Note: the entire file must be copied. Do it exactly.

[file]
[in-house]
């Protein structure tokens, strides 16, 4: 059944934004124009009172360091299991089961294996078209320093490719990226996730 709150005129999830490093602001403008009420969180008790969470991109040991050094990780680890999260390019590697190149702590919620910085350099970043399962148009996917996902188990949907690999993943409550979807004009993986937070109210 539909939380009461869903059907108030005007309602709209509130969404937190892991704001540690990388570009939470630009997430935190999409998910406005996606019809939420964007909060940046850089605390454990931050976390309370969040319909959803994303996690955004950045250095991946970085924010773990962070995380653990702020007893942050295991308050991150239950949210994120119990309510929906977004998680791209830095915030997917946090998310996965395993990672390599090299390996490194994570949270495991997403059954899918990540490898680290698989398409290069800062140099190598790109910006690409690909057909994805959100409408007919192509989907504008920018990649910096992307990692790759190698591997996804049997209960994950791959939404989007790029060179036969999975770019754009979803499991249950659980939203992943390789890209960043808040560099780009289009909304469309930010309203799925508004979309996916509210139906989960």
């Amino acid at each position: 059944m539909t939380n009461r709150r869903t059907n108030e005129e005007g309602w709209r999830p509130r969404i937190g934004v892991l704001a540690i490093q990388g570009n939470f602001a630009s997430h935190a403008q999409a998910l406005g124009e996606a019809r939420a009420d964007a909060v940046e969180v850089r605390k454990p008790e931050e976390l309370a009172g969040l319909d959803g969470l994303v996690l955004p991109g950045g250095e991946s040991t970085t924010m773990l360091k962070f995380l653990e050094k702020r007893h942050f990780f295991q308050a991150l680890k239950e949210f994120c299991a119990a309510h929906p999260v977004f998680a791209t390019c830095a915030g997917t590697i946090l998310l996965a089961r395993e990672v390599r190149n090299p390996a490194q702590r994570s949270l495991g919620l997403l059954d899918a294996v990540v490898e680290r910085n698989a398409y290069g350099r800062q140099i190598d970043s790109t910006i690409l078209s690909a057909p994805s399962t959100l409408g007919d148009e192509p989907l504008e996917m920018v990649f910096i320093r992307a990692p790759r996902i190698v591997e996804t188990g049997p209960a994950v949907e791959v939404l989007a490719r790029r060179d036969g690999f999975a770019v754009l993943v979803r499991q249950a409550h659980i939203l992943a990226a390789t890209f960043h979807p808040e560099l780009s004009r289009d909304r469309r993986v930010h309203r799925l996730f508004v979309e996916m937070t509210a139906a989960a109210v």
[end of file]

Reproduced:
[in-house]
């Protein structure tokens, strides 16, 4: 059944934004124009009172360091299991089961294996078209320093490719990226996730 709150005129999830490093602001403008009420969180008790969470991109040991050094990780680890999260390019590697190149702590919620910085350099970043399962148009996917996902188990949907690999993943409550979807004009993986937070109210 539909939380009461869903059907108030005007309602709209509130969404937190892991704001540690990388570009939470630009997430935190999409998910406005996606019809939420964007909060940046850089605390454990931050976390309370969040319909959803994303996690955004950045250095991946970085924010773990962070995380653990702020007893942050295991308050991150239950949210994120119990309510929906977004998680791209830095915030997917946090998310996965395993990672390599090299390996490194994570949270495991997403059954899918990540490898680290698989398409290069800062140099190598790109910006690409690909057909994805959100409408007919192509989907504008920018990649910096992307990692790759190698591997996804049997209960994950791959939404989007790029060179036969999975770019754009979803499991249950659980939203992943390789890209960043808040560099780009289009909304469309930010309203799925508004979309996916509210139906989960």
């Amino acid at each position: 059944m539909t939380n009461r709150r869903t059907n108030e005129e005007g309602w709209r999830p509130r969404i937190g934004v892991l704001a540690i490093q990388g570009n939470f602001a630009s997430h935190a403008q999409a998910l406005g124009e996606a019809r939420a009420d964007a909060v940046e969180v850089r605390k454990p008790e931050e976390l309370a009172g969040l319909d959803g969470l994303v996690l955004p991109g950045g250095e991946s040991t970085t924010m773990l360091k962070f995380l653990e050094k702020r007893h942050f990780f295991q308050a991150l680890k239950e949210f994120c299991a119990a309510h929906p999260v977004f998680a791209t390019c830095a915030g997917t590697i946090l998310l996965a089961r395993e990672v390599r190149n090299p390996a490194q702590r994570s949270l495991g919620l997403l059954d899918a294996v990540v490898e680290r910085n698989a398409y290069g350099r800062q140099i190598d970043s790109t910006i690409l078209s690909a057909p994805s399962t959100l409408g007919d148009e192509p989907l504008e996917m920018v990649f910096i320093r992307a990692p790759r996902i190698v591997e996804t188990g049997p209960a994950v949907e791959v939404l989007a490719r790029r060179d036969g690999f999975a770019v754009l993943v979803r499991q249950a409550h659980i939203l992943a990226a390789t890209f960043h979807p808040e560099l780009s004009r289009d909304r469309r993986v930010h309203r799925l996730f508004v979309e996916m937070t509210a139906a989960a109210v």